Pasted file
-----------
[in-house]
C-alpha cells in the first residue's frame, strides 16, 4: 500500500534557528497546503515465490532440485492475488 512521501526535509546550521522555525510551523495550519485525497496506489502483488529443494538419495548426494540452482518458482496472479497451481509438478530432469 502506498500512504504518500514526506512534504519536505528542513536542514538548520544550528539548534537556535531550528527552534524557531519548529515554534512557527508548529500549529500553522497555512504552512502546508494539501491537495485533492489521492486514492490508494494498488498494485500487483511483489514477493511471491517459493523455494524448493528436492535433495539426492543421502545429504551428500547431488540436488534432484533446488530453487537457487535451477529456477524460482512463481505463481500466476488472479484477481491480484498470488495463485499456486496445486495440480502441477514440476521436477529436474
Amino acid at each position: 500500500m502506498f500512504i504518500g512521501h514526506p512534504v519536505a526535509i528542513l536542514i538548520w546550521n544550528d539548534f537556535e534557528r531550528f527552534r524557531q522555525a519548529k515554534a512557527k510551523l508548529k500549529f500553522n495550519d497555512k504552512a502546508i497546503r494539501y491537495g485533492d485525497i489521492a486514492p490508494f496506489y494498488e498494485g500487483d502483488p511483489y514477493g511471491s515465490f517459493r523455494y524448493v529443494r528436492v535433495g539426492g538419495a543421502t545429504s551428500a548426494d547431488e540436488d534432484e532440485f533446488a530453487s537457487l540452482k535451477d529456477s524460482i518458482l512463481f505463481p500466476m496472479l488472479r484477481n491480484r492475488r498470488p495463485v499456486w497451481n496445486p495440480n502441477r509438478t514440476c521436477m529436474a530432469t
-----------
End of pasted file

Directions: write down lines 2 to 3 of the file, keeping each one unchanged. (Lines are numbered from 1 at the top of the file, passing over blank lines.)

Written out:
C-alpha cells in the first residue's frame, strides 16, 4: 500500500534557528497546503515465490532440485492475488 512521501526535509546550521522555525510551523495550519485525497496506489502483488529443494538419495548426494540452482518458482496472479497451481509438478530432469 502506498500512504504518500514526506512534504519536505528542513536542514538548520544550528539548534537556535531550528527552534524557531519548529515554534512557527508548529500549529500553522497555512504552512502546508494539501491537495485533492489521492486514492490508494494498488498494485500487483511483489514477493511471491517459493523455494524448493528436492535433495539426492543421502545429504551428500547431488540436488534432484533446488530453487537457487535451477529456477524460482512463481505463481500466476488472479484477481491480484498470488495463485499456486496445486495440480502441477514440476521436477529436474
Amino acid at each position: 500500500m502506498f500512504i504518500g512521501h514526506p512534504v519536505a526535509i528542513l536542514i538548520w546550521n544550528d539548534f537556535e534557528r531550528f527552534r524557531q522555525a519548529k515554534a512557527k510551523l508548529k500549529f500553522n495550519d497555512k504552512a502546508i497546503r494539501y491537495g485533492d485525497i489521492a486514492p490508494f496506489y494498488e498494485g500487483d502483488p511483489y514477493g511471491s515465490f517459493r523455494y524448493v529443494r528436492v535433495g539426492g538419495a543421502t545429504s551428500a548426494d547431488e540436488d534432484e532440485f533446488a530453487s537457487l540452482k535451477d529456477s524460482i518458482l512463481f505463481p500466476m496472479l488472479r484477481n491480484r492475488r498470488p495463485v499456486w497451481n496445486p495440480n502441477r509438478t514440476c521436477m529436474a530432469t